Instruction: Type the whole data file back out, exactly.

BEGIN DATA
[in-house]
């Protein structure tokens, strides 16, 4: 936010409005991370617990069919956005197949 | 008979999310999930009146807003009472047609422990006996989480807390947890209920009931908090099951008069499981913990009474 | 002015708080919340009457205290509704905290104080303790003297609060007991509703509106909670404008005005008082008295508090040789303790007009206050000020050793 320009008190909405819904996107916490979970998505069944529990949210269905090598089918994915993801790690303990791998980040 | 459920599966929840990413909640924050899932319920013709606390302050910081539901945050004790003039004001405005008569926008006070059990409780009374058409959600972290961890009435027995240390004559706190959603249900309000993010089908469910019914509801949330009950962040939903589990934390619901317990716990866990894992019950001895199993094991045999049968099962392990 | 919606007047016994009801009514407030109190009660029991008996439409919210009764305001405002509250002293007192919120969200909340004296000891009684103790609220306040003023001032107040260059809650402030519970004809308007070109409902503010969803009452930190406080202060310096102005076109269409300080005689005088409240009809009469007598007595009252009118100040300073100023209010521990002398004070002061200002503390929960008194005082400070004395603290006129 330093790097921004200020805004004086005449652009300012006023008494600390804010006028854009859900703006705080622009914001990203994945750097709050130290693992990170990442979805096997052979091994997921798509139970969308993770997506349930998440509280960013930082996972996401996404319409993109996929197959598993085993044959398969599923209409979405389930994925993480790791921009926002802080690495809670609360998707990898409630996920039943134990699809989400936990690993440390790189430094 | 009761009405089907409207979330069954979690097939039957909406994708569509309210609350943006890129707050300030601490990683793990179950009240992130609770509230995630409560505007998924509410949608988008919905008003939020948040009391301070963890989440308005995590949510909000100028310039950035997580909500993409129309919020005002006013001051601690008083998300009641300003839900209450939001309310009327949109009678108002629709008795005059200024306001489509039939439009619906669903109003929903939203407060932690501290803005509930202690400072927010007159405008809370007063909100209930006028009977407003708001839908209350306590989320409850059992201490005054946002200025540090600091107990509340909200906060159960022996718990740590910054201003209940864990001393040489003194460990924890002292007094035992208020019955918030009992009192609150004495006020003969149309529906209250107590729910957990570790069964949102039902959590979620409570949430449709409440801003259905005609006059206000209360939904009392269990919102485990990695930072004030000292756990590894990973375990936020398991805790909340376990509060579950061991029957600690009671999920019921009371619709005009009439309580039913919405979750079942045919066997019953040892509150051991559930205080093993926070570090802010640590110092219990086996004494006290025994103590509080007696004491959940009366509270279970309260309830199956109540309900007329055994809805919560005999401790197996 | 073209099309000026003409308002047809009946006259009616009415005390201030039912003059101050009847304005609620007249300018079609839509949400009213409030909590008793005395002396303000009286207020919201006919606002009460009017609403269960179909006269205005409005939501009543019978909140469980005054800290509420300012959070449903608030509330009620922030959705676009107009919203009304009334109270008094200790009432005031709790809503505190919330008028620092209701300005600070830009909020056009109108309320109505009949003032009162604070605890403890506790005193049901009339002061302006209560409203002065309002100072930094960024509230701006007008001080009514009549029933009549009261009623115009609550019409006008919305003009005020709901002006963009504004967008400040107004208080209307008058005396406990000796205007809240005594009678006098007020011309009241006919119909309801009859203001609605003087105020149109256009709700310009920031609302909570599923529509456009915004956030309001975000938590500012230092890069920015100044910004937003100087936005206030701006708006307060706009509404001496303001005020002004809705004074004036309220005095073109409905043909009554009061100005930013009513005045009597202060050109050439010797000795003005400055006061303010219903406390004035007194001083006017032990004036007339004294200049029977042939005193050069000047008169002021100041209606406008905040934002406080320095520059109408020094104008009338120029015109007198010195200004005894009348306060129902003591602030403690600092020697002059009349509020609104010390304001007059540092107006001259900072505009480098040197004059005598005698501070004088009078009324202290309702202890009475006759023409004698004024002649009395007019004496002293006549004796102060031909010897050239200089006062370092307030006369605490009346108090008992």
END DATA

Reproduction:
[in-house]
């Protein structure tokens, strides 16, 4: 936010409005991370617990069919956005197949 | 008979999310999930009146807003009472047609422990006996989480807390947890209920009931908090099951008069499981913990009474 | 002015708080919340009457205290509704905290104080303790003297609060007991509703509106909670404008005005008082008295508090040789303790007009206050000020050793 320009008190909405819904996107916490979970998505069944529990949210269905090598089918994915993801790690303990791998980040 | 459920599966929840990413909640924050899932319920013709606390302050910081539901945050004790003039004001405005008569926008006070059990409780009374058409959600972290961890009435027995240390004559706190959603249900309000993010089908469910019914509801949330009950962040939903589990934390619901317990716990866990894992019950001895199993094991045999049968099962392990 | 919606007047016994009801009514407030109190009660029991008996439409919210009764305001405002509250002293007192919120969200909340004296000891009684103790609220306040003023001032107040260059809650402030519970004809308007070109409902503010969803009452930190406080202060310096102005076109269409300080005689005088409240009809009469007598007595009252009118100040300073100023209010521990002398004070002061200002503390929960008194005082400070004395603290006129 330093790097921004200020805004004086005449652009300012006023008494600390804010006028854009859900703006705080622009914001990203994945750097709050130290693992990170990442979805096997052979091994997921798509139970969308993770997506349930998440509280960013930082996972996401996404319409993109996929197959598993085993044959398969599923209409979405389930994925993480790791921009926002802080690495809670609360998707990898409630996920039943134990699809989400936990690993440390790189430094 | 009761009405089907409207979330069954979690097939039957909406994708569509309210609350943006890129707050300030601490990683793990179950009240992130609770509230995630409560505007998924509410949608988008919905008003939020948040009391301070963890989440308005995590949510909000100028310039950035997580909500993409129309919020005002006013001051601690008083998300009641300003839900209450939001309310009327949109009678108002629709008795005059200024306001489509039939439009619906669903109003929903939203407060932690501290803005509930202690400072927010007159405008809370007063909100209930006028009977407003708001839908209350306590989320409850059992201490005054946002200025540090600091107990509340909200906060159960022996718990740590910054201003209940864990001393040489003194460990924890002292007094035992208020019955918030009992009192609150004495006020003969149309529906209250107590729910957990570790069964949102039902959590979620409570949430449709409440801003259905005609006059206000209360939904009392269990919102485990990695930072004030000292756990590894990973375990936020398991805790909340376990509060579950061991029957600690009671999920019921009371619709005009009439309580039913919405979750079942045919066997019953040892509150051991559930205080093993926070570090802010640590110092219990086996004494006290025994103590509080007696004491959940009366509270279970309260309830199956109540309900007329055994809805919560005999401790197996 | 073209099309000026003409308002047809009946006259009616009415005390201030039912003059101050009847304005609620007249300018079609839509949400009213409030909590008793005395002396303000009286207020919201006919606002009460009017609403269960179909006269205005409005939501009543019978909140469980005054800290509420300012959070449903608030509330009620922030959705676009107009919203009304009334109270008094200790009432005031709790809503505190919330008028620092209701300005600070830009909020056009109108309320109505009949003032009162604070605890403890506790005193049901009339002061302006209560409203002065309002100072930094960024509230701006007008001080009514009549029933009549009261009623115009609550019409006008919305003009005020709901002006963009504004967008400040107004208080209307008058005396406990000796205007809240005594009678006098007020011309009241006919119909309801009859203001609605003087105020149109256009709700310009920031609302909570599923529509456009915004956030309001975000938590500012230092890069920015100044910004937003100087936005206030701006708006307060706009509404001496303001005020002004809705004074004036309220005095073109409905043909009554009061100005930013009513005045009597202060050109050439010797000795003005400055006061303010219903406390004035007194001083006017032990004036007339004294200049029977042939005193050069000047008169002021100041209606406008905040934002406080320095520059109408020094104008009338120029015109007198010195200004005894009348306060129902003591602030403690600092020697002059009349509020609104010390304001007059540092107006001259900072505009480098040197004059005598005698501070004088009078009324202290309702202890009475006759023409004698004024002649009395007019004496002293006549004796102060031909010897050239200089006062370092307030006369605490009346108090008992």